I found a Salvinelli Toscana model I liked a lot. Not a churchwarden, but the shape is nice and I really like the grain of the wood. I also stumbled across the "Frank Method" of packing the pipe. Looks a tad complicated, but looks worth a try. Perhaps that'll enable me to go longer between puffs.
 

mark

Broken Pipe
Staff member
Joined
Jul 2, 2008
Messages
4,134
Reaction score
0
I've found the frank method solved a lot of my packing problems. If you punch in a search for "Frank method" you'll find a three part video on youtube demonstrating the procedure. It's easier than it looks once you've done it a few times. There's nothing wrong with a cob, they have small sizes for short smokes. I agree that Stanwell offers good quality for the price and they offer a wide range of sizes and styles. Have fun smoking, it's an adventure.
 

piperguckert

Active member
Joined
Feb 6, 2008
Messages
33
Reaction score
0
I have a wide range of pipes from Dr Grambows to dunhills and out of them all i have found that i favor savinelli the most the a nice pipe for the money they smoke wonderfuly. I recremend you probley buy estate pipes expechaly as u are a new smoker becose an estate pipe dosnt need to be broken in as it is alredy done for You with the added bonis that they are generaly cheeper than new.
 

CPT/VSG

Well-known member
Joined
May 26, 2008
Messages
202
Reaction score
0
I'd suggest a J.M. Boswell for a reliably good hand-made pipe. Typically, his Classic series is around $50 and most of the regular sized pipes are less than $100. I have three of his and they are all good smokers.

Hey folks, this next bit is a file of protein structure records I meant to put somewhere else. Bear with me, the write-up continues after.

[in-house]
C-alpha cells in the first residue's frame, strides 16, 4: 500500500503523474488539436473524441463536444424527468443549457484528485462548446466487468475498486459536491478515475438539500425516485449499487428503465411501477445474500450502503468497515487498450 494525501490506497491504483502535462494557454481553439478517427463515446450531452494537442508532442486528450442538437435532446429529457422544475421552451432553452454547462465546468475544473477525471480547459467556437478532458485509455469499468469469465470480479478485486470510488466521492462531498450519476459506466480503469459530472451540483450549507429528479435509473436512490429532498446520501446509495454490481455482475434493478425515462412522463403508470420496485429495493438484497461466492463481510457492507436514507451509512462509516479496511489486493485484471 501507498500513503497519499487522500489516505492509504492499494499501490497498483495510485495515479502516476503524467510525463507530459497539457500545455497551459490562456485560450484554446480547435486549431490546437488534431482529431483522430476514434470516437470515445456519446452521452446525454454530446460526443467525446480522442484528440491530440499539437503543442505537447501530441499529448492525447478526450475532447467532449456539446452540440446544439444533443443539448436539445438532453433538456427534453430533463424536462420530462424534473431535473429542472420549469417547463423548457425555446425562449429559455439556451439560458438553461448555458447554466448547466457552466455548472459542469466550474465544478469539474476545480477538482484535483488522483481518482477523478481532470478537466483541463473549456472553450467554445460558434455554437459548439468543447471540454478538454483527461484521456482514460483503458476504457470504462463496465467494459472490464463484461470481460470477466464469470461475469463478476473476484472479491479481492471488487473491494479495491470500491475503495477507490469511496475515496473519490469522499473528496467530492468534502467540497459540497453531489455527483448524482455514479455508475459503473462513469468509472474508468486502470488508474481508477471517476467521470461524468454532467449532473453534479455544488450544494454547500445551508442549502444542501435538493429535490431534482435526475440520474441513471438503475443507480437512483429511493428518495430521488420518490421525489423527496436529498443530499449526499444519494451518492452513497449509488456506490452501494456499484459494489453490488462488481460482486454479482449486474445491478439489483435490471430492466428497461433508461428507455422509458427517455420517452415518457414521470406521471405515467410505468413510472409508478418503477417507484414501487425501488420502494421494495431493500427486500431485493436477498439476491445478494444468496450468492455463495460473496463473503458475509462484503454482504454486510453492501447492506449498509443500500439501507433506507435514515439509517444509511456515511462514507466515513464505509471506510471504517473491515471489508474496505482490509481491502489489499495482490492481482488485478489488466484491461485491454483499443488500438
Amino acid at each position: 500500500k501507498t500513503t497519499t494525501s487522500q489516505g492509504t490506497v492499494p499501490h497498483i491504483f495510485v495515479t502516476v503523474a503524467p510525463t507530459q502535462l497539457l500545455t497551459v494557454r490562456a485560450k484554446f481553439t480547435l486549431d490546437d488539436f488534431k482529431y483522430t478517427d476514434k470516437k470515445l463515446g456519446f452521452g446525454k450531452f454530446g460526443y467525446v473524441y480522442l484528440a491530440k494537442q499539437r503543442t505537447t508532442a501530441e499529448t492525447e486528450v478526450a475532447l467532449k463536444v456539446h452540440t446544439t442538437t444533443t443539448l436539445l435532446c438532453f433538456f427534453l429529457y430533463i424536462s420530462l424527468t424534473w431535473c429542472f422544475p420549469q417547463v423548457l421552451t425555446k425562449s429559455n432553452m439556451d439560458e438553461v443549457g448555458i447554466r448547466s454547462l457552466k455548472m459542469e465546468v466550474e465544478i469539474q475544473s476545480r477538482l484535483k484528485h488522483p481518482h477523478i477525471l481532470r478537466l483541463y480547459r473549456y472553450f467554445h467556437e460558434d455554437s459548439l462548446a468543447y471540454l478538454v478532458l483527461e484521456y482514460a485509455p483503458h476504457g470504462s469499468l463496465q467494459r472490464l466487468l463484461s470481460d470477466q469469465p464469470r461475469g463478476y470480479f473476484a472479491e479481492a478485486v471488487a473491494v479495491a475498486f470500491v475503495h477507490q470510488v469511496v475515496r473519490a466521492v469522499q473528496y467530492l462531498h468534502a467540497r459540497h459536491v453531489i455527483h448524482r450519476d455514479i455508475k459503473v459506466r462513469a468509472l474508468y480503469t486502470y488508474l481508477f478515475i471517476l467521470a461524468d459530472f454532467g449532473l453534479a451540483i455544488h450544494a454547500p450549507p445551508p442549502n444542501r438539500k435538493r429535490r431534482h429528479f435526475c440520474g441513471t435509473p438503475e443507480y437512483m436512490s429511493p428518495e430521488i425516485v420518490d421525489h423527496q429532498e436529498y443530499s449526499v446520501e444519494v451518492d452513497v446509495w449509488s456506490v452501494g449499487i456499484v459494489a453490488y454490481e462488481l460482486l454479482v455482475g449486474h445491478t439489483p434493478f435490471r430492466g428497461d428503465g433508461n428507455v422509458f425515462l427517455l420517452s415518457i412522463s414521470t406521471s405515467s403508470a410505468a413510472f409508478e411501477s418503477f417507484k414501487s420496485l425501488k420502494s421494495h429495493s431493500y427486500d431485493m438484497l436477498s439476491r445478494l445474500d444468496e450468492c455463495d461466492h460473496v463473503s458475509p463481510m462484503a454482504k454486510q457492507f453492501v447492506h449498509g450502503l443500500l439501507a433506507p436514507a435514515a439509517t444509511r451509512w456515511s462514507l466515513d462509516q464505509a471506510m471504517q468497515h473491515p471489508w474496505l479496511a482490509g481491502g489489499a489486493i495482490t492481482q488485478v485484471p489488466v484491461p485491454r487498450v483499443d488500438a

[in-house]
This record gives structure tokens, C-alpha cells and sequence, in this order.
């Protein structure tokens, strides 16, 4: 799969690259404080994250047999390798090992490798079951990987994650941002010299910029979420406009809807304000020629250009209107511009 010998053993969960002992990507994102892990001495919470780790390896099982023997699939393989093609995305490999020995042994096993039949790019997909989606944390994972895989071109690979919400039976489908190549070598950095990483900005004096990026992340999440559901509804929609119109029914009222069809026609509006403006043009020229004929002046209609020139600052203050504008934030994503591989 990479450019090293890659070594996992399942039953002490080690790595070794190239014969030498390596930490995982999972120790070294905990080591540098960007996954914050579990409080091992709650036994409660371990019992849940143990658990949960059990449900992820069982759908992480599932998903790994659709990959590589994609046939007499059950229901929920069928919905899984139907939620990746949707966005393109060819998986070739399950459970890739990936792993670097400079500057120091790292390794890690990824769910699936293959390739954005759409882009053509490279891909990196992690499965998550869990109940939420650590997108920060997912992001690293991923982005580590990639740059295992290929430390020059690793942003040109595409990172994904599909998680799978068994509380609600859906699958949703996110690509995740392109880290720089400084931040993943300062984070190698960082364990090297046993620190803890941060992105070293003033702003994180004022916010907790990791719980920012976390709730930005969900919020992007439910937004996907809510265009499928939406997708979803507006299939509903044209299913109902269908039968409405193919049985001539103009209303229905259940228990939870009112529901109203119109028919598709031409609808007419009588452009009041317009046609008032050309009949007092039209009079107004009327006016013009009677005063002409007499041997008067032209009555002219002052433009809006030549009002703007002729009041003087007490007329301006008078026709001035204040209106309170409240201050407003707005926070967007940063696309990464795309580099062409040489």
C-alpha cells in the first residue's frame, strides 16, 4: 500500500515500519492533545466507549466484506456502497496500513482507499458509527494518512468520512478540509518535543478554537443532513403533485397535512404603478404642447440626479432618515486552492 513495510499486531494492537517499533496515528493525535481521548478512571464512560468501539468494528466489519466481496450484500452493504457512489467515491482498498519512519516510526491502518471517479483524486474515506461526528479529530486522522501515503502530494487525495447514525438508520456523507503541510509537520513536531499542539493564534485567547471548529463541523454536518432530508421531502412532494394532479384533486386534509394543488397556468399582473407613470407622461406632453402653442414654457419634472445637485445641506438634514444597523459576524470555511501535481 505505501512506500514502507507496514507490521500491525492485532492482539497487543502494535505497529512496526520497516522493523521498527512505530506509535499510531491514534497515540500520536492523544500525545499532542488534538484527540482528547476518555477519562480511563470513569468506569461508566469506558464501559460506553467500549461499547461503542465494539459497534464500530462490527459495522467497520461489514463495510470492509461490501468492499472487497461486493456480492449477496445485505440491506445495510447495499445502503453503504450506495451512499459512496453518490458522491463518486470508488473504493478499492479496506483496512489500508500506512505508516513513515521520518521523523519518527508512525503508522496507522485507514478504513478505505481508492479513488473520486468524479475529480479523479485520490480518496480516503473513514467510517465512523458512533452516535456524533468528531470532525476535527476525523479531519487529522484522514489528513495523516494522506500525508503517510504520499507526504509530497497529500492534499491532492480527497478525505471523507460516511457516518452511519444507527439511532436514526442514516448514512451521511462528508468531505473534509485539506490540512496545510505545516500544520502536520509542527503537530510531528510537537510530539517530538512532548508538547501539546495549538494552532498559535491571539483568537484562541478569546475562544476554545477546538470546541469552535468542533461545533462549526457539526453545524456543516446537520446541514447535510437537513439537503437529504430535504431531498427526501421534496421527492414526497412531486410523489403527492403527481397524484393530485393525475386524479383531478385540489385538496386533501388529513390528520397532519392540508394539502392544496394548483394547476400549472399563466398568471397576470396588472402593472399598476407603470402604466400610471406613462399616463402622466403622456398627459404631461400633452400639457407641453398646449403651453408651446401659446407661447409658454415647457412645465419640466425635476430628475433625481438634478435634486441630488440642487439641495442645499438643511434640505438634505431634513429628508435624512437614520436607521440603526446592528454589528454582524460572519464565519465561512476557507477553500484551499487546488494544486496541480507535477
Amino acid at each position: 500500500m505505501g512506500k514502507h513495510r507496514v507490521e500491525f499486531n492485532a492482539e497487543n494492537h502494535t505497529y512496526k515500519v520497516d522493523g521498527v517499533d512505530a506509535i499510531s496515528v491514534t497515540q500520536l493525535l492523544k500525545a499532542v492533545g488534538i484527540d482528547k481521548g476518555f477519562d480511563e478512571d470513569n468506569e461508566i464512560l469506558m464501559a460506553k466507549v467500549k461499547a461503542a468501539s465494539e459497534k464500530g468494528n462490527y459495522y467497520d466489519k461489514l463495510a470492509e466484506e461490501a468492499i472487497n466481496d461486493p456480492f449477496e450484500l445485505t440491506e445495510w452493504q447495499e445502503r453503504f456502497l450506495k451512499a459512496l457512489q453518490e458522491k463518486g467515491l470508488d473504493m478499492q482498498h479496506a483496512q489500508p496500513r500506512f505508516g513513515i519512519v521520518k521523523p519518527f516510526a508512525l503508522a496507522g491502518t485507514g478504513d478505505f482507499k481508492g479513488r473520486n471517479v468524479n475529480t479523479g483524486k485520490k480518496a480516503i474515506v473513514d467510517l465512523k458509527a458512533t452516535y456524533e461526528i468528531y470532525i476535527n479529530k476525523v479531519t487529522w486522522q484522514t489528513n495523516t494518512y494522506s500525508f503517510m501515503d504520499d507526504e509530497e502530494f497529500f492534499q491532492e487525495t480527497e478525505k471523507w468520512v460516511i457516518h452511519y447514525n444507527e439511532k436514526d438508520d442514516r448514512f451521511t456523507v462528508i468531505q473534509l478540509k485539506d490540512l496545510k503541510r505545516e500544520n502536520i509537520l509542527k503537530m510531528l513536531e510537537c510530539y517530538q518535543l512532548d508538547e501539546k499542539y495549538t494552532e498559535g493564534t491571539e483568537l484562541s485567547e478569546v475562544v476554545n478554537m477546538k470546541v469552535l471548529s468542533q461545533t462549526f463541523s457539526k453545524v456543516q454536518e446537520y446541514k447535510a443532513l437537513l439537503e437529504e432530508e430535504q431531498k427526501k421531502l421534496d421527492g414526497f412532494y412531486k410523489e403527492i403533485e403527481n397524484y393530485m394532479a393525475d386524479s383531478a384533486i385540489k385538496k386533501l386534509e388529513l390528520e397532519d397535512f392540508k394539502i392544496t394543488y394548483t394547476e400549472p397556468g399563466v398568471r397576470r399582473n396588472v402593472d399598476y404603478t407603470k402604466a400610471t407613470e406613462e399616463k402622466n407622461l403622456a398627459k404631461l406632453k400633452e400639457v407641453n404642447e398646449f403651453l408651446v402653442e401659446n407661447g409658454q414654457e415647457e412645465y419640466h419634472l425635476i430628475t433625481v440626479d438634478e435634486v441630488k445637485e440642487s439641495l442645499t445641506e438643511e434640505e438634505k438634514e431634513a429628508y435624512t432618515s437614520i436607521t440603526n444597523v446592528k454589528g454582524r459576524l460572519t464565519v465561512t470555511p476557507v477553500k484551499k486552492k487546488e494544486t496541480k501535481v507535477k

Jason

Member
Joined
Aug 9, 2008
Messages
11
Reaction score
0
I got my new Savinelli Toscana and Gardensana mini-churchwarden today. I tried the Gardensana with some Peterson Gold Blend. It was quite pleasant and I was able to reduce my puffing pace a lot and keep the bowl cooler. No gurgling encountered. The nice small bowl is perfect for short smoking sessions and is also very lightweight. I placed a rubber stem guard on it and was able to retain it in place comfortably with my teeth.
In regards to the temp of the pipe, how warm should it normally get? I was sitting out on my porch doing some leather-working for a new holster and at my puffing pace, it got warm to the touch. There was a slight breeze, if that makes a difference. I still had to re-light numerous times, but I got little to no tongue bite, so I was quite happy about that. I'll try the Savinelli next. This one has the interesting balsa filters. Any tips on how to smoke this one?
I saw JM Boswell has a Minie-ball pipe. That is very cool. I'll have to consider that as my next one.


Thanks.

- jason
 

puros_bran

Well-known member
Joined
Dec 10, 2007
Messages
10,992
Reaction score
0
A pipe will naturally get hot...theres a fire in it. :D

If its to hot to hold in your hand comfortably,set it down.

If you wear gloves or something touch the bowl to your cheek, same principle, it it hurts set it down...


Wind will affect the burn rate. Some people use little wind screens.. I just dont smoke outside if its to windy..
 
Top